I can recognise myself doing this even as I continue to do it. Earlier this year, I overworked myself and very nearly burned myself out but managed to take a few days off, which did me wonders. I’ll probably do that again this year; my working life doesn’t have a structure and I’m poor at giving myself one. At the moment I’m alright with that.
At a point in How To Be Better, we were split into groups to form ‘truth booths’. We sat and shared truths about ourselves with some of the performers and other audience members. My truth was that I’m not certain how long I’ll be able to last being self-employed. I’d like it to be indefinite, obviously, but I’ve no idea. Things are going well for me right now and I’m thankful but the future’s uncertain. Then we had to write down a piece of advice for ourselves. Mine was ‘Trust yourself to keep at it,’ which is maybe my only option right now.
And of course I’m not just writing criticism. I don’t get paid for criticism (that’d be a hell of an aim for this time next year and I’ve no idea how I’d manage it). If I say I make theatre because I have to, I must have a hell of a compulsion to write critically because I put a huge amount of time and effort into it. And I’m not about to start regretting it, either. Anyone who’s asking the question “can a critic also be a maker?” I guess just sit back and watch me, cause I’m attempting it. Of course I’d like to defiantly shout “can too!” but I’ve only been self-employed since the summer so the jury’s currently still out on whether I’m capable of keeping myself fed for a year.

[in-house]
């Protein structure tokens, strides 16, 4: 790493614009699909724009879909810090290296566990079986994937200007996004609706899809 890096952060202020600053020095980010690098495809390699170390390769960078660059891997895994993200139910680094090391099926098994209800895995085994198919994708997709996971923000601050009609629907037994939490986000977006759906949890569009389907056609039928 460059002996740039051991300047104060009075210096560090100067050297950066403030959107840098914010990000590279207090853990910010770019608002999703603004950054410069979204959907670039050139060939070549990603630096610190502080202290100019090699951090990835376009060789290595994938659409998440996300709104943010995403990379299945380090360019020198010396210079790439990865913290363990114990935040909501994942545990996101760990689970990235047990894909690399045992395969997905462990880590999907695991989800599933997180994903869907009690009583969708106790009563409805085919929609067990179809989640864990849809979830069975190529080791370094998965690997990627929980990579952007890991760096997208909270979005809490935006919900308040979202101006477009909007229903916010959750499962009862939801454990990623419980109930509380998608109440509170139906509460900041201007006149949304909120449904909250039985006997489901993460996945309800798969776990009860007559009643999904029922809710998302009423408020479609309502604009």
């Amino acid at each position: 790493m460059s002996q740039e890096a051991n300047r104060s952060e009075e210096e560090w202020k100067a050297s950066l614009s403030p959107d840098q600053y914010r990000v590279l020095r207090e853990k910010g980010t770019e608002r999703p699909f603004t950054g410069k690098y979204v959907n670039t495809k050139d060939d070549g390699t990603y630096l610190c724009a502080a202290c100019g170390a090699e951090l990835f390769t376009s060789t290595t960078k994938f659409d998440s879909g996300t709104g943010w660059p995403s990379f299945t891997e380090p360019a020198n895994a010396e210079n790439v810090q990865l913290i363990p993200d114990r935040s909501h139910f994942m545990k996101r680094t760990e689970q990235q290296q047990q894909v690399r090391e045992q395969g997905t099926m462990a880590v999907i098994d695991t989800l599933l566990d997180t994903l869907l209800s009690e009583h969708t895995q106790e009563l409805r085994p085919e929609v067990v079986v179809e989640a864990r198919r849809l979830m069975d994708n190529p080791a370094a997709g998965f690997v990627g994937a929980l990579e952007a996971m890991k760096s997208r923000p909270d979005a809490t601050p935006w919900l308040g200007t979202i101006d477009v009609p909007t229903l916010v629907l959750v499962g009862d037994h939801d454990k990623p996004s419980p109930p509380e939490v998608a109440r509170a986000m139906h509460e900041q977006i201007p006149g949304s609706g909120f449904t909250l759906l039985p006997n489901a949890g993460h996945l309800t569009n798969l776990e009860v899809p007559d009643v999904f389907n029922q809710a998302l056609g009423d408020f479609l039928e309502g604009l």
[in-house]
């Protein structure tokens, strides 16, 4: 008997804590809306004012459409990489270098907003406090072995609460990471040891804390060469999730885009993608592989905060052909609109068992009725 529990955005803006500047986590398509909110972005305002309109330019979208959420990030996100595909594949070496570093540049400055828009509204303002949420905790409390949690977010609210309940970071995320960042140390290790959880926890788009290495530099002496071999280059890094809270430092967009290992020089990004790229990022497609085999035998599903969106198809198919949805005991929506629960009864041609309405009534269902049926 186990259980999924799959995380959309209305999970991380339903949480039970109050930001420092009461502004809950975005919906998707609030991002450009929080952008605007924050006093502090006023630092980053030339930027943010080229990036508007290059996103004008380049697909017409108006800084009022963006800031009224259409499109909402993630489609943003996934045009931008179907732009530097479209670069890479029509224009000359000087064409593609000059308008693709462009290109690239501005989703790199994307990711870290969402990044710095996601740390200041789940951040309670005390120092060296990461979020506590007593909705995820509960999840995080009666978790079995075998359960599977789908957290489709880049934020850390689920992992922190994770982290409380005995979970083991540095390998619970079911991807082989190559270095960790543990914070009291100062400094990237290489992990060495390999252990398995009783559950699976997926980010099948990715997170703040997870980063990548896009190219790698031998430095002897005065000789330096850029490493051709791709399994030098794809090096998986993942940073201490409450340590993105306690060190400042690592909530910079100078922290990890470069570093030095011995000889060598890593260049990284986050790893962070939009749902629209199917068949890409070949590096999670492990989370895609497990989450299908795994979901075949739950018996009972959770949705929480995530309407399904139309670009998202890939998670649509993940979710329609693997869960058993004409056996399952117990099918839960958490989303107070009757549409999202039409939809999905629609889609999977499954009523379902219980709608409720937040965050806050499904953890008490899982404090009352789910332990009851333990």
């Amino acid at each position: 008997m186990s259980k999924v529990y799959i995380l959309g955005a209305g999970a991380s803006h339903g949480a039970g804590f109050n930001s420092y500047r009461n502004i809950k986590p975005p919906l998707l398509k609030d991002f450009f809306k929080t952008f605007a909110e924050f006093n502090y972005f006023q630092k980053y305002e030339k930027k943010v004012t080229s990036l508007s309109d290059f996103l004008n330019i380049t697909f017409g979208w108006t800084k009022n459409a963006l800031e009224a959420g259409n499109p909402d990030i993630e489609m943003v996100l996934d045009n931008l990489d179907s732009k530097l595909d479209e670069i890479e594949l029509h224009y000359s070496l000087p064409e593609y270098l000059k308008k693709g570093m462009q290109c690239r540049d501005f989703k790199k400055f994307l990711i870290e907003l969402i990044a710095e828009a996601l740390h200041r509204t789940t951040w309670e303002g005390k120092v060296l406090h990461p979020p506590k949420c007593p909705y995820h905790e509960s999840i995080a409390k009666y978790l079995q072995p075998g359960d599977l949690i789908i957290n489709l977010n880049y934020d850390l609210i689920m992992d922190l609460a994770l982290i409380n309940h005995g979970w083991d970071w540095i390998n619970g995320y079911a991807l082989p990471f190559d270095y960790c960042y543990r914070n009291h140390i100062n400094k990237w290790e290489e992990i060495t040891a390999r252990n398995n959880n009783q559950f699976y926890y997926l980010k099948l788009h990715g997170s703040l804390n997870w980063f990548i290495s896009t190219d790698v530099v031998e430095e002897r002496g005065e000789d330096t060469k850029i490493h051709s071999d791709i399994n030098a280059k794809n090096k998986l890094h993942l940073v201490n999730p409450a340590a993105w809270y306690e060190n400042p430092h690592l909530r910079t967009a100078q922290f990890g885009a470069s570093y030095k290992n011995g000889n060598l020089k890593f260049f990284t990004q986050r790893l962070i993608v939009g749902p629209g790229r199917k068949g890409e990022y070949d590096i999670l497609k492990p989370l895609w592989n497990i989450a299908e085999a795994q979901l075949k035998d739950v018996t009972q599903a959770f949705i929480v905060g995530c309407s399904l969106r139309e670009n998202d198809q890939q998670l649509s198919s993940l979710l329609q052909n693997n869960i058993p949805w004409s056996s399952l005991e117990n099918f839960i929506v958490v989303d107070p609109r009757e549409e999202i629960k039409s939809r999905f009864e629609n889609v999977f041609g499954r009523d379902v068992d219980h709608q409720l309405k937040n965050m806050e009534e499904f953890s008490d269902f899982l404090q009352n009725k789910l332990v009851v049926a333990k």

This isn’t a New Year’s resolution. Partly because I find that whole construction as disingenuous as the idea of me giving a piece of theatre a star rating, partly because I doubt any predictions I might make about 2016 will be reliable. 2015’s been a helluvan unpredictable year. But it’s been pretty ace, too. There are a lot of things I want to achieve, but I don’t want to make a list. I’ll just keep at it, self-improve by attrition. The biggest thing I’ve learned this year is that, whatever I want to accomplish, I need to love people, care for them, and trust them to care for me too. Going to see How To Be Better was one small lesson in a year of lessons. May I keep learning. May I keep active. May I keep ambitious. May I keep care.
*I’ve been reading Derrida this week, making me a nuisance.
** Leo Mercer writes a lovely article about free spelling here.